The response is a normal part of our nature. Acting it out as “miserable moaning” is destructive to well-being — for us and those around us.

It’s a choice that I practice. I choose not to listen to misery. I choose not to follow my cravings and the urge to grasp for anything to help me feel better.

Instead, I have made a sacred promise to my God and my partner to do everything possible, every day, to limit the effects of misery in our lives. I will endeavor to bring sacredness into my life as often as I can.

I think the shift from misery to sacredness starts with faith and a fierce determination. It is a perspective that both Mrs. Dr. C and I use to help us manage this obviously miserable chronic illness. Sacredness steers intention in a way that benefits Parkinson’s self-management.

We are not entitled to a good life without suffering. Instead, we must create that life for ourselves and fill it with serenity.


Note: Parkinson’s News Today is strictly a news and information website about the disease. It does not provide medical advice, diagnosis, or treatment. This content is not intended to be a substitute for professional medical advice, diagnosis, or treatment. Always seek the advice of your physician or another qualified health provider with any questions you may have regarding a medical condition. Never disregard professional medical advice or delay in seeking it because of something you have read on this website. The opinions expressed in this column are not those of Parkinson’s News Today or its parent company, BioNews, and are intended to spark discussion about issues pertaining to Parkinson’s disease.

Comments

Ana Maria Tamayo avatar

Ana Maria Tamayo

My dear Dr C. thanks so much for your note.
We appreciate it so much!

Ana María and Ray
Celt-Inkas trying to live well with PD too.

pd I treasure your words:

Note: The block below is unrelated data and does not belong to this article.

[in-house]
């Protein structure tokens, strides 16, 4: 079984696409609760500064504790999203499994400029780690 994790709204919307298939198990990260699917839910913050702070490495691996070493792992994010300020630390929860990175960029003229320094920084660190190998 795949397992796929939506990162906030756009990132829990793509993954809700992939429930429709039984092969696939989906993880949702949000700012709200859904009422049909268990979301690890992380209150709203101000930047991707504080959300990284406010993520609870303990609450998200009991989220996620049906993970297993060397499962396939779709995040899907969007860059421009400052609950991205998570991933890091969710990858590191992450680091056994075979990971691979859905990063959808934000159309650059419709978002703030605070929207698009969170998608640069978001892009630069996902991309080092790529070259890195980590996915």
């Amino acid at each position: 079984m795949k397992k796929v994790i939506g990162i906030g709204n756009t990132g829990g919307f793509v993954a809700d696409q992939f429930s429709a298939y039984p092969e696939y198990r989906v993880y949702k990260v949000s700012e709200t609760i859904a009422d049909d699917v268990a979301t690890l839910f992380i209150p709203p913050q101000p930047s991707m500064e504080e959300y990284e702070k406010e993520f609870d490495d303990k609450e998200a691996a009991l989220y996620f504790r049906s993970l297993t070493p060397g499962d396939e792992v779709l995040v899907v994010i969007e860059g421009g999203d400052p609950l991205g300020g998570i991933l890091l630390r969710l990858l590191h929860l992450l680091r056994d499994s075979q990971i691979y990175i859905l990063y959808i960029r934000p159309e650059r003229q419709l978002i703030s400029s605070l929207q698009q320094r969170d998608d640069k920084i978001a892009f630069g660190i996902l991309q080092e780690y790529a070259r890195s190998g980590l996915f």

...."Instead, I have made a sacred promise to my God and my partner to do everything possible, every day, to limit the effects of misery in our lives. I will endeavor to bring sacredness into my life as often as I can.

We are not entitled to a good life without suffering. Instead, we must create that life for ourselves and fill it with serenity".

Reply
Mike avatar

Mike

Dr. C,
It is so easy to get stuck on a ‘pity pot’, we all have the best excuse but I owe it to my great wife to constantly engage in the struggle.
I believe in exercise that gives me symptom relief and that is all I can expect. Self-pity causes me depression but seeing my Tulips grow this spring gives me hope. Dr. C you have helped me recognize that. I have been taking Neuralli for close to 3 months now. It helps my walking and lately it has been good for my attitude as well. Jesus has blessed me. My Brain Rewiring is fairly constant now.
Thank-you Ana for your positive words. We are definitely all in it together. Thank you Dr. C for your insights, Blessings, Mike

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Baron Lane avatar

Baron Lane

Well said. Thank you for your views.

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K.R. Zack Earp avatar

K.R. Zack Earp